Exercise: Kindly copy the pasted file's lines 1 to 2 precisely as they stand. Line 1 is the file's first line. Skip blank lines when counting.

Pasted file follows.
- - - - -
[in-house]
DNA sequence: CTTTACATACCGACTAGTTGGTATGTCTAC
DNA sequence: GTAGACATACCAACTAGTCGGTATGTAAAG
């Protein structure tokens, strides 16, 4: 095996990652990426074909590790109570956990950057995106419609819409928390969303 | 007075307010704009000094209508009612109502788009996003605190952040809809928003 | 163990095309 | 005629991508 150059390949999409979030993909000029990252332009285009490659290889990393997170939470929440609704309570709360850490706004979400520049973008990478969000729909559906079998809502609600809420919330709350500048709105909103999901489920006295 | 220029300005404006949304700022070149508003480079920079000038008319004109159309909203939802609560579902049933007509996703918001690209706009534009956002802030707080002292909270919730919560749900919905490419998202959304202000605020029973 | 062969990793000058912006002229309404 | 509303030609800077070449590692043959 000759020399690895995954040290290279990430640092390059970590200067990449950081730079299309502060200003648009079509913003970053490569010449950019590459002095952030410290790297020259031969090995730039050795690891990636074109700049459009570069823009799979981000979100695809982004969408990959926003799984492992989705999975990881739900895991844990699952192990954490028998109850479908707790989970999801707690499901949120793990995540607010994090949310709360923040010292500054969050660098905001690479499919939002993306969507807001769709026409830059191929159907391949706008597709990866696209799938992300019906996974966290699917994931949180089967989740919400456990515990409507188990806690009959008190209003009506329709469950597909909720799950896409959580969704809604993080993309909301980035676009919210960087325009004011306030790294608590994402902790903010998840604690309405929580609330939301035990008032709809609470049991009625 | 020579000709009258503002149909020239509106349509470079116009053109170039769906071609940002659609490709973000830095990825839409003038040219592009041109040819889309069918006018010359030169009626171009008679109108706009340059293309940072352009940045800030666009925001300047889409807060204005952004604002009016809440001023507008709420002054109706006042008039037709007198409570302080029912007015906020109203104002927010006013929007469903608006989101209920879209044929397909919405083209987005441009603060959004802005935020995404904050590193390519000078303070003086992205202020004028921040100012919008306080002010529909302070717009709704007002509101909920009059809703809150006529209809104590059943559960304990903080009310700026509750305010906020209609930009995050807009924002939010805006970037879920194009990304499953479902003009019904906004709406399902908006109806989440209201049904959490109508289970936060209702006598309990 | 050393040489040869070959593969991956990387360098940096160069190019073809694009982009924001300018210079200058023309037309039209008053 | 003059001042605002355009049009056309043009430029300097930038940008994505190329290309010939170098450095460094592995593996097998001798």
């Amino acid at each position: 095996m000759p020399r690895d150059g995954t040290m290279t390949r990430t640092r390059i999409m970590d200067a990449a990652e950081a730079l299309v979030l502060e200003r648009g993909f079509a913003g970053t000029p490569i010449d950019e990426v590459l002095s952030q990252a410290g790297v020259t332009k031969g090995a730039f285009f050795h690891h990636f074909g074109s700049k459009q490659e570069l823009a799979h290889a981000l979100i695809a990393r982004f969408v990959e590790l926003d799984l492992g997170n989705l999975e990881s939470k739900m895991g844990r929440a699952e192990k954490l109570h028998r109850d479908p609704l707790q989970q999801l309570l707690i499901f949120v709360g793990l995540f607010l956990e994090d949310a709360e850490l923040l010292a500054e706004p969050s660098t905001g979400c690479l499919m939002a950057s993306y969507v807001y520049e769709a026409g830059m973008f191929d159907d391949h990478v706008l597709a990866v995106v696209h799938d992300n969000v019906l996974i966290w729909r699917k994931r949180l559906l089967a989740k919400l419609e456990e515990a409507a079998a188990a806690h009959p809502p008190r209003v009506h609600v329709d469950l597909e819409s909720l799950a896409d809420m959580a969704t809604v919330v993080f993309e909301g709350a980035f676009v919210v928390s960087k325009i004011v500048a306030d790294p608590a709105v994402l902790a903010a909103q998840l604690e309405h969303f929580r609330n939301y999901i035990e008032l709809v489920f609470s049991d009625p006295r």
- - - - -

[in-house]
DNA sequence: CTTTACATACCGACTAGTTGGTATGTCTAC